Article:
Professor Melissa Maginnis (left) works in her lab with Jeanne DuShane, PhD, a graduate from the Maginnis Lab. Credit: Courtesy of Holland Haverkamp

As of 11:30 a.m. Thursday, March 19, 42 Maine residents have been confirmed positive and 10 others are presumed positive for the coronavirus, according to the state. Click here for the latest coronavirus news, which the BDN has made free for the public. You can support this mission by purchasing a digital subscription.

As a virologist, University of Maine microbiology professor Melissa Maginnis has spent her career studying exactly how viruses actually get into the human body — how they bind to cells and then cause various reactions, often health problems.

As mom to 9-year-old Daphne and 4-year-old Phoebe, she and her husband, fellow virologist Aaron Derdowski, have suddenly found themselves, alongside other parents in Bangor, and throughout Maine, taking on the additional jobs of homeschool teachers this week.

Maginnis, a Pennsylvania native who started at UMaine in 2014 after finishing her postdoctoral research fellowship at Brown University in Rhode Island, said she wasn’t surprised at all to see COVID-19 arise in China in December 2019.

“We’ve seen the emergence of several of these viruses in the past couple decades, like SARS and MERS,” said Maginnis, referring to the 2003 and 2012 epidemics, respectively. “It was predicted there would be another one that would emerge, and that it would transmit into humans. I wasn’t surprised.”

What did surprise her was how well this coronavirus spreads from human to human.

“Those other viruses, they were fairly well contained and then they fizzled,” said Maginnis. “But in this case, the transmission rate is pretty high. It’s not as high as measles, which is one of the most transmissible viruses we know of. It’s not unlike the rate that the flu has, but coronavirus is higher than that, and it’s much more deadly than the flu, and it shouldn’t be compared to it.”

Credit: Courtesy of Holland Haverkamp

Maginnis runs a laboratory at UMaine that studies a virus called human JC polyomavirus, which infects the majority of the population and is confined to the kidneys with no symptoms. In immunocompromised people, that virus can cause a rare and fatal brain infection with no known treatment or cure. Presently, she’s running her lab from home, and her student researchers are coming in one at a time to prevent close contact.

She and her husband are also finding creative ways to educate — and entertain — two curious and creative girls who will be stuck at home for the near future. Maginnis says her daughters have always been interested in science, since both their parents are scientists.

“We talk about science a lot. My kids set up little labs in the living room. They write hypotheses in their notebooks. I bring home extra supplies from the lab sometimes, and they play science,” she said.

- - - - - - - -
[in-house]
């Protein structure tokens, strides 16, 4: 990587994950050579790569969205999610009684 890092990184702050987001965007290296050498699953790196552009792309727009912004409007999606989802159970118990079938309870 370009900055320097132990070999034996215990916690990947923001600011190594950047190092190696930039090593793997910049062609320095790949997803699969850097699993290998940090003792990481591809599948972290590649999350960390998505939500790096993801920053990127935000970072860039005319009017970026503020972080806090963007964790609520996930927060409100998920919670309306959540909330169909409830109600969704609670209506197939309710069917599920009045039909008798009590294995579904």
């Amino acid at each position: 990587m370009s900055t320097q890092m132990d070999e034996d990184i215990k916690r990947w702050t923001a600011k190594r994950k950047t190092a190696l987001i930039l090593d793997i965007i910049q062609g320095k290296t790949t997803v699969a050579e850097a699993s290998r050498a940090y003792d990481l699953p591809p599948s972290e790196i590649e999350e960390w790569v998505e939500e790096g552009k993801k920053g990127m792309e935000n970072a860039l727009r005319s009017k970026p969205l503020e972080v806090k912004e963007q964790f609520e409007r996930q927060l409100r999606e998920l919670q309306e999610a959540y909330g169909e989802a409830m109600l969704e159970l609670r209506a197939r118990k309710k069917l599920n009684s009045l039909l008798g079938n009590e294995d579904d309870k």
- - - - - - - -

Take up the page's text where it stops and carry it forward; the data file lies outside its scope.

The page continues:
Now, however, the “play” science labs have turned into real, albeit makeshift, teaching labs in their Bangor home. For Tuesday’s lesson, Maginnis put her scientific bona fides to the test, with a class for 9-year-old Daphne on what the coronavirus is, and how it works.

“We just asked her, ‘What do you want to learn about?’” said Maginnis. “And her eyes lit up. Kids are really hungry for knowledge. Especially for something like this, which her friends are talking about at school. She said people at school were saying, ‘I don’t want to get the coronavirus.’ She was already doing her own research.”

Lesson one: how the respiratory system actually works. Then, a primer on what a virus is — specifically, the coronavirus that causes COVID-19.

Credit: Courtesy of Melissa Maginnis

Maginnis and her daughter made a model of the coronavirus out of an orange and some frilly toothpicks. The orange stands in for the sphere of the virus — the main body of the structure that contains nucleic acid, and is surrounded by a capsid, or protein shell. An “envelope” surrounding the sphere is made of lipids, a fatty chemical. Within the lipid layer are spike proteins, the toothpicks in the model, which helps the virus “bind” to host cells so it can invade cells and start replicating.

Here’s where hand-washing comes in, explained Maginnis.

“Soap is able to wash away the lipids that cover the virus, which destroys the virus,” she said. “That’s why we need to wash our hands so often.”

Finally, her daughter learned about the different things viruses — in this case, the coronavirus — do to the human body. In particular, they looked at what happens when a person gets sick with pneumonia, which can be a complication in more severe cases of COVID-19.

Maginnis said she thinks that in many cases, the way parents behave and communicate during this time may be just as important as the content of the schooling they will oversee while their kids are at home.

“I think for a lot of kids, they’re going to remember how they felt during this time. The details of what they learned might be a little fuzzy, but the basic concepts, and the emotions they had, will stick,” said Maginnis. “How we react during this time is really important. We remember the experience of learning as much as we do the specifics.”

Watch: What you need to know about handwashing during coronavirus

Emily Burnham

Emily Burnham is a Maine native and proud Bangorian, covering business, the arts, restaurants and the culture and history of the Bangor region.